Carleton Seniors and the Challenging Economy

By President Robert A. Oden Jr.

President OdenThe continuing financial turmoil and deepening recession challenge us all. Yet few of us have encountered the obstacles to finding meaningful employment that are faced by today’s college seniors. There is no average path following graduation from Carleton—just as there is nothing average about our students. Many of our graduating seniors, though, hope to work for several years before going on to graduate or professional school, and others wish to explore careers in business, education, or other fields.

Our graduates’ task is more daunting this spring because many businesses and institutions are reducing their number of employees rather than hiring new ones. Indeed, according to a recent study conducted by the National Association of Colleges and Employers (NACE), employers expect to hire 22 percent fewer graduates out of the spring class of 2009 than they hired from the spring class of 2008. A NACE student survey reports that just 19.7 percent of 2009 graduates who applied for a job actually had one by the time of graduation—in comparison to 51 percent of those graduating in 2007 who had applied for jobs prior to graduation.

However, Carleton’s seniors are better equipped to face such challenges as a result of the Career Center’s many initiatives. Under the leadership of Career Center director Richard Berman, and with the assistance of his great staff, the new Carleton Careers Alumni Board, and members of the Parents Advisory Council, almost every initiative is built around the Carleton community of alumni and parents. 

The Carleton Scholars program, initiated by the Parents Advisory Council three years ago, is one example. During term breaks, students tour several organizations in a particular field such as public policy, green technology, business, film and television, public health and medicine, and more. With the Career Center staff’s leadership and logistical support, Carleton alumni and parents have exposed students to a variety of professions in New York, San Francisco, Denver, Boulder, Washington, D.C., and elsewhere. Students who have participated in the programs routinely describe their experience as transforming and enjoyable—and say that they learned more in four days than they had imagined possible. 

Other existing programs include Carleton Chapters (where students participate in group discussions or one-on-one interviews with Carleton alumni and parents in a given field); Mentor Externships (in which students are linked with alumni for one- to four-week “short internships” that include a focus project and usually a home-stay with the alumni host; see "Manhattan Transfer," page 36, for an example); Service Fellowships (funded by two Carleton families, this program—entering its seventh year—allows undergraduates to participate in lengthy service projects around the globe); and Engagement Wanted (launched in April, this high-tech version of situation-wanted ads links current students and recent graduates with parents and alumni who have offered to assist them in their career discovery).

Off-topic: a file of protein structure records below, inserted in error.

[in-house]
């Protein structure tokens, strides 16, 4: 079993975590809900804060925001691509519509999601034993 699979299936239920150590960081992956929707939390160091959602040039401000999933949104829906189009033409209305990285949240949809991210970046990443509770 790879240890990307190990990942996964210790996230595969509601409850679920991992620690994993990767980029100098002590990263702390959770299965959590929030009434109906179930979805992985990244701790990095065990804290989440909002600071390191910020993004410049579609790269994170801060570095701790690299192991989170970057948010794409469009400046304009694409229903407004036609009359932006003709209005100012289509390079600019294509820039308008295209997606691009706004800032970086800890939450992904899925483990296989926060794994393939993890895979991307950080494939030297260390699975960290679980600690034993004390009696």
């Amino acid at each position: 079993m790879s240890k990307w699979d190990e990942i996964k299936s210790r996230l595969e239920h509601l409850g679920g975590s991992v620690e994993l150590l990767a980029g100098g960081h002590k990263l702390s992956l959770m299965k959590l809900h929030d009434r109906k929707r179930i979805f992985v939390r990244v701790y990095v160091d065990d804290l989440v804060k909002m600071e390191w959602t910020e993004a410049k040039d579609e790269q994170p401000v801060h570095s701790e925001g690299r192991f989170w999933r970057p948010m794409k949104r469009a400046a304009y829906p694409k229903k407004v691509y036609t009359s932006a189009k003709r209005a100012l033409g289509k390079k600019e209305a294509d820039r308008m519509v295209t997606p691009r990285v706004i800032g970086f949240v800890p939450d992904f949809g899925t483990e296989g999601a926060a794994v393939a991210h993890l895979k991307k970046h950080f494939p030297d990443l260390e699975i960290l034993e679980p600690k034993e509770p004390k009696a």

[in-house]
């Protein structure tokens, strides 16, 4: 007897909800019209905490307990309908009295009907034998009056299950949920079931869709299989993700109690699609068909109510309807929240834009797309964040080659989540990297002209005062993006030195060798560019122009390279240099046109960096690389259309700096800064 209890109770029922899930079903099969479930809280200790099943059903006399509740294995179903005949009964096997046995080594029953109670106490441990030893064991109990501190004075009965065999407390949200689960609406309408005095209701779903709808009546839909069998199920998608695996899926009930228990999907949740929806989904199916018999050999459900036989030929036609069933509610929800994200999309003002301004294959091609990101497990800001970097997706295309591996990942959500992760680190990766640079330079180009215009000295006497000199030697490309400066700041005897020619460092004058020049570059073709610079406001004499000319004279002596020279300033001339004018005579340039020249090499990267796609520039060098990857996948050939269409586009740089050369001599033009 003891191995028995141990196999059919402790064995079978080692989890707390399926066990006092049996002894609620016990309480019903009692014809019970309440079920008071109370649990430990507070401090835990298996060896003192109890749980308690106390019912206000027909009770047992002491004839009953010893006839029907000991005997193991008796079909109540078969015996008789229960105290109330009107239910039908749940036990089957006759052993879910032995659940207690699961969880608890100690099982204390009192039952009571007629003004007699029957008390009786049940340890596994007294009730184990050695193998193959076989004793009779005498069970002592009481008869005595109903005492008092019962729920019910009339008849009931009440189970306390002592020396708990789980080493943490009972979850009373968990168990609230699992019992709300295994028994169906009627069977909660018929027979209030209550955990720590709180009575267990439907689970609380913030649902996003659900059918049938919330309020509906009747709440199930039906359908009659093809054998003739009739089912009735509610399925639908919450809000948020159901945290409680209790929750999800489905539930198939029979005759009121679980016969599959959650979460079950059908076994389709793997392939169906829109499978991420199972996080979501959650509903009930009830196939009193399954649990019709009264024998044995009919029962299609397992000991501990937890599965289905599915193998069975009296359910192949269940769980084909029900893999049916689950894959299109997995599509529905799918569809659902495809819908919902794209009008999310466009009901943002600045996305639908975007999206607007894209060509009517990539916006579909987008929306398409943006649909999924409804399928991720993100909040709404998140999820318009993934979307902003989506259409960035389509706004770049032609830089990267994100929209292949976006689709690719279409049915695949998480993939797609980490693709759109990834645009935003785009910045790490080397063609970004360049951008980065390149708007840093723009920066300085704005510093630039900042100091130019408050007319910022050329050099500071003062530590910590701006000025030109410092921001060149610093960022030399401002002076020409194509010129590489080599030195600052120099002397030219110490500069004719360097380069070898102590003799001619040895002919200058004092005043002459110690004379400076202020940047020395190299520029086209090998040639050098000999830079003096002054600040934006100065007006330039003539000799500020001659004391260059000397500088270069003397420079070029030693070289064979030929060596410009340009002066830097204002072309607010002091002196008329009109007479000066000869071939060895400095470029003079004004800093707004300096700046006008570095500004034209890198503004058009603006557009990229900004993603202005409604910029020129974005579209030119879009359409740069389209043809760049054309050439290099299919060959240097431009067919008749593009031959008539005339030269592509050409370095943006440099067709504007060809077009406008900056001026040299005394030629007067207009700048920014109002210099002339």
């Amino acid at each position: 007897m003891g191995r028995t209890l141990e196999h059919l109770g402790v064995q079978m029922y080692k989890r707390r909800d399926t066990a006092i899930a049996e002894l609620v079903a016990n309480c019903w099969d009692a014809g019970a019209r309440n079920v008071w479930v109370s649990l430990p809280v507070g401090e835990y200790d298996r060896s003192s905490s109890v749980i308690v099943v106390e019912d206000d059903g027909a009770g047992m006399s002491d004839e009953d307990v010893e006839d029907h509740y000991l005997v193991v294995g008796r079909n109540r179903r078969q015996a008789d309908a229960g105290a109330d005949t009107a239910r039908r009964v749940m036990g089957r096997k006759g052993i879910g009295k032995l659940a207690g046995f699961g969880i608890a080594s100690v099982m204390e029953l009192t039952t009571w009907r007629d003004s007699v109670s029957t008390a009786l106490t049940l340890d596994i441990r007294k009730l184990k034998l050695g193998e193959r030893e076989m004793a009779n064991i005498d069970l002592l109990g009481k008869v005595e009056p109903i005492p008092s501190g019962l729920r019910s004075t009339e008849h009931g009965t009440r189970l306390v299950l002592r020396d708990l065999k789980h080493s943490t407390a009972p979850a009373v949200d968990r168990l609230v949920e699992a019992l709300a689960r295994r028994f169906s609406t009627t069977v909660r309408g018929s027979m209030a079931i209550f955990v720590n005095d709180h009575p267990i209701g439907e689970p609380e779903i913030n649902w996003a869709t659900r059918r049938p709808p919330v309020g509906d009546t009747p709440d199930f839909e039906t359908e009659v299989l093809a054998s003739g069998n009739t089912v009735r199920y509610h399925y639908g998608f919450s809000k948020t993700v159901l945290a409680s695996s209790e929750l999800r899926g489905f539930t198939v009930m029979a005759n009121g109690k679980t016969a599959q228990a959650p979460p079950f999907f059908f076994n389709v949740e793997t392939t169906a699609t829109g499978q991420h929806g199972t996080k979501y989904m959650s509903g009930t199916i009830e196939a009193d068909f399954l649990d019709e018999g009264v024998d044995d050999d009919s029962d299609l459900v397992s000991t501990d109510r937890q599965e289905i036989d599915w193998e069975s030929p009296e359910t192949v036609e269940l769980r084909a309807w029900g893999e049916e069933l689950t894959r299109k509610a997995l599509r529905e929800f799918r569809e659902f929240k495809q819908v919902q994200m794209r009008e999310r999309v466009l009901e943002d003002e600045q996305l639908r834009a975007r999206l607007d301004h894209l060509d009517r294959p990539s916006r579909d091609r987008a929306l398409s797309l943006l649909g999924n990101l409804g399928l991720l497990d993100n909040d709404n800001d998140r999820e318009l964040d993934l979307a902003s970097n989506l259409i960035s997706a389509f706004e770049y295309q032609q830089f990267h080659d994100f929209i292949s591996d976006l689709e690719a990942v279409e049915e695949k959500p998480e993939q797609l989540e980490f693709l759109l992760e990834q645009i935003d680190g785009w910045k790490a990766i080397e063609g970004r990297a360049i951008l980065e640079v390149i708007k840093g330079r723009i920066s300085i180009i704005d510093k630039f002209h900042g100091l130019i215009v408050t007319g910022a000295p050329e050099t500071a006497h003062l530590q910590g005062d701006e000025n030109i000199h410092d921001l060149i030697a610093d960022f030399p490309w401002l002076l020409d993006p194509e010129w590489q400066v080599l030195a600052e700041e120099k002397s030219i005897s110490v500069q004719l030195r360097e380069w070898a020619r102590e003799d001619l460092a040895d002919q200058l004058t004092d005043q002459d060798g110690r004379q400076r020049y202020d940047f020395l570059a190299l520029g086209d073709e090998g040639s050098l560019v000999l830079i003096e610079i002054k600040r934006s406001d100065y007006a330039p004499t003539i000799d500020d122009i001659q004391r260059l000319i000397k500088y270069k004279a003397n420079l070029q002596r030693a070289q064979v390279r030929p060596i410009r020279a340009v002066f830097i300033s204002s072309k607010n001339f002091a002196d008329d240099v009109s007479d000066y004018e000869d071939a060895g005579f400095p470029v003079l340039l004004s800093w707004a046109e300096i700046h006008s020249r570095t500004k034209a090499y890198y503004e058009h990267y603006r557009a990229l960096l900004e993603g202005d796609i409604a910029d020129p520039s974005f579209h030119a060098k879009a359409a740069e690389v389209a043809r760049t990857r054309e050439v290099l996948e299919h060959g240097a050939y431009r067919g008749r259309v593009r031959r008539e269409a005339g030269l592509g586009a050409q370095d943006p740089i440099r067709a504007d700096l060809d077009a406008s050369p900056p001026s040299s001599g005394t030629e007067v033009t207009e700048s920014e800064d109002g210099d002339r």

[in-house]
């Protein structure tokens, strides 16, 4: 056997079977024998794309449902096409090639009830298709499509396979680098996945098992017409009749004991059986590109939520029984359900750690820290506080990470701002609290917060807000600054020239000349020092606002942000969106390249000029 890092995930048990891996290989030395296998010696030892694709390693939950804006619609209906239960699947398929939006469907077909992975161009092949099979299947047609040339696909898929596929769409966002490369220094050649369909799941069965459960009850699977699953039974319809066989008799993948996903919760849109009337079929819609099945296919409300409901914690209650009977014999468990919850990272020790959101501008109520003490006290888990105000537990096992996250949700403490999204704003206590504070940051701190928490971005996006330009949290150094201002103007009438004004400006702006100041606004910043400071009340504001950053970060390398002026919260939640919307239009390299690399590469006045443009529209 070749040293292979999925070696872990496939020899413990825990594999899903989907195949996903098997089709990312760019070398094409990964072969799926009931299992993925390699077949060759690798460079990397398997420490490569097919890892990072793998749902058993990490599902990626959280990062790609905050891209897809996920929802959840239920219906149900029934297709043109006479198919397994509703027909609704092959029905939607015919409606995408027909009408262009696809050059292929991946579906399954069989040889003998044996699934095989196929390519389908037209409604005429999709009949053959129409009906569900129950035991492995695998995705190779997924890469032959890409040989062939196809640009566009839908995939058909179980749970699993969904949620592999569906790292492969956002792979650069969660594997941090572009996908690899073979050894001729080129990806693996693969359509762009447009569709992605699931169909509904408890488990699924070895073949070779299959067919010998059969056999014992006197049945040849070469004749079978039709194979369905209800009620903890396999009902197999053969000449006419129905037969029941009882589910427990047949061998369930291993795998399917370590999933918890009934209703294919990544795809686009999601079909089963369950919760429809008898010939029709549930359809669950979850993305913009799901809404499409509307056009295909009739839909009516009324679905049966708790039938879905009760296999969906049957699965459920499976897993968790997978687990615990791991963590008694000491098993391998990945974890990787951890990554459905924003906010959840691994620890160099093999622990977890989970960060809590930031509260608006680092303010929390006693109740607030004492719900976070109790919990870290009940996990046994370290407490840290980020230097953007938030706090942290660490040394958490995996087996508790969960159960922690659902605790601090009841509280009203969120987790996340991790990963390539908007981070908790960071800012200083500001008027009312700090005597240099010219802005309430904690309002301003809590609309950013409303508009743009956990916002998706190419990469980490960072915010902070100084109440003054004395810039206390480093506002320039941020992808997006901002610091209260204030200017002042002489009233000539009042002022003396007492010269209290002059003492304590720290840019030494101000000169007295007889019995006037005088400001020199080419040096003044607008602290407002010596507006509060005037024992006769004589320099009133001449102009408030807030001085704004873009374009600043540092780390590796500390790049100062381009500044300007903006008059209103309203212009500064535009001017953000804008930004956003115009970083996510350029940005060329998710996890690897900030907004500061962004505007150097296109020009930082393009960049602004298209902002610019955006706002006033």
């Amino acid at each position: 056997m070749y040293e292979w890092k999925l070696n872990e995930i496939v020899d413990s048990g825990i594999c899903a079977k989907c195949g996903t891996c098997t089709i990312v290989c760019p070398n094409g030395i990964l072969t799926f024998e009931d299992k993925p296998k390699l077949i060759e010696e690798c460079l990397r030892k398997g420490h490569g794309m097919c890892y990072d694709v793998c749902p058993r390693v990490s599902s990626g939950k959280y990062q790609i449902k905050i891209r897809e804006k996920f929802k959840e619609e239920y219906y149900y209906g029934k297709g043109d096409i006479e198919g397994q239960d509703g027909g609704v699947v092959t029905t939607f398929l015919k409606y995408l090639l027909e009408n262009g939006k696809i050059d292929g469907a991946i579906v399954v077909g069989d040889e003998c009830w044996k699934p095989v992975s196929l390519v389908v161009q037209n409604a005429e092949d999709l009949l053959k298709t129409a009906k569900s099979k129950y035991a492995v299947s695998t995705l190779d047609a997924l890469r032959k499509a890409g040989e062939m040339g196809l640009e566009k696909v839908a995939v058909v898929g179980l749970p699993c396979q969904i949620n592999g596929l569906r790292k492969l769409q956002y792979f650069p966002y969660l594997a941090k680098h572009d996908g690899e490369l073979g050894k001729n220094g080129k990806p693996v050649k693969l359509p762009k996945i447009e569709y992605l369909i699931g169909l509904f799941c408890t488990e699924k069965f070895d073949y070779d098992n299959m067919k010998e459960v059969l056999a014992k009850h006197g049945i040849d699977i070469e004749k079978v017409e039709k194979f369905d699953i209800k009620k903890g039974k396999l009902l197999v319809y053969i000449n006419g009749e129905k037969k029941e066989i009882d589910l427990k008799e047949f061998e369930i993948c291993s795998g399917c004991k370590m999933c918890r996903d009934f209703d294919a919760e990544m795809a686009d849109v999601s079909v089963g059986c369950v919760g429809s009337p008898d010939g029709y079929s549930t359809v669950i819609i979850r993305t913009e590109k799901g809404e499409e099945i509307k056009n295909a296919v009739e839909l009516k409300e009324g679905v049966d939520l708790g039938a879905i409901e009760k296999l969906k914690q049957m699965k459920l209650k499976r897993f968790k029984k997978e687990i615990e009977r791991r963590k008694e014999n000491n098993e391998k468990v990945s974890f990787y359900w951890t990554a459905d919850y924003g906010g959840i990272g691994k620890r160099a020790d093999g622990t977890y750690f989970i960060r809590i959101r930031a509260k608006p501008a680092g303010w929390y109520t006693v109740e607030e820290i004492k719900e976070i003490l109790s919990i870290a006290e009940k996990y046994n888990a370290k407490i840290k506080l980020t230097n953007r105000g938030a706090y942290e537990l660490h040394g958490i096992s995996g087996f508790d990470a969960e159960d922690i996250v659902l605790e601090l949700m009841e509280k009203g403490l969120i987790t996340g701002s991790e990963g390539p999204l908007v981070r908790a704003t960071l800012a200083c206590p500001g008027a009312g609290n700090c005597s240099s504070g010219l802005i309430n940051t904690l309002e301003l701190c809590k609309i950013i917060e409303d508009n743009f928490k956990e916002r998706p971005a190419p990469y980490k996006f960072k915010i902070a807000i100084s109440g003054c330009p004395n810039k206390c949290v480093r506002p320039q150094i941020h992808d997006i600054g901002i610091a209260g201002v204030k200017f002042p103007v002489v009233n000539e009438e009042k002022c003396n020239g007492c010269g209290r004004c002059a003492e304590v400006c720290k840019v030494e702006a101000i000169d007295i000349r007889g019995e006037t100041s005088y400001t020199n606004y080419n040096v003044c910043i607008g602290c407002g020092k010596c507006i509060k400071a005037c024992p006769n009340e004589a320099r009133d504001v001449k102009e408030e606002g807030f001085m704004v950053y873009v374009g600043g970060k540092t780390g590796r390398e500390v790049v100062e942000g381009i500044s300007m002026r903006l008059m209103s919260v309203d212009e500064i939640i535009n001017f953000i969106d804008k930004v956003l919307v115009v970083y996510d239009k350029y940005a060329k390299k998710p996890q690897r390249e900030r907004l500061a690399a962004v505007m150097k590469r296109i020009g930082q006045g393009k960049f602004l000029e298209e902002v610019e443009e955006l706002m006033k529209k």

New programs that are planned to launch in 2010 include Groundhog Days (which allows students to “shadow” alumni/parent volunteers in the Twin Cities); Firesides (which matches a third-term junior with an alumnus or parent mentor for a year); Sponsored Internships (which are funded, full-length internships sponsored by alumni, parents, and friends, and supported through donor grants); and Career Liaisons (in which a designated Career Center staff member serves as the contact person in each academic department for all things related to career planning).

And there is more. Carleton resident advisers worked with the Career Center to sponsor “Life: Are You Ready for It?”—an event held in Great Hall in late February to help prepare students for the world after Carleton. Faculty and staff members presented information on a number of topics, including loans and budgeting, basics of auto maintenance, staying connected to Carleton, navigating a tough job market, renting apartments, cooking for one or two, and understanding job benefits.

Does this mean that the long and highly esteemed pattern of our graduates working toward PhDs and other graduate degrees or seeking experience with the Peace Corps and allied groups for a time or pursuing careers in business, education, public service, and other areas is changing? It does not. However, the advances of the Career Center do mean that the years immediately following graduation can be those of sustained learning and exploration and adventure for our graduates, whatever their eventual life choices. 

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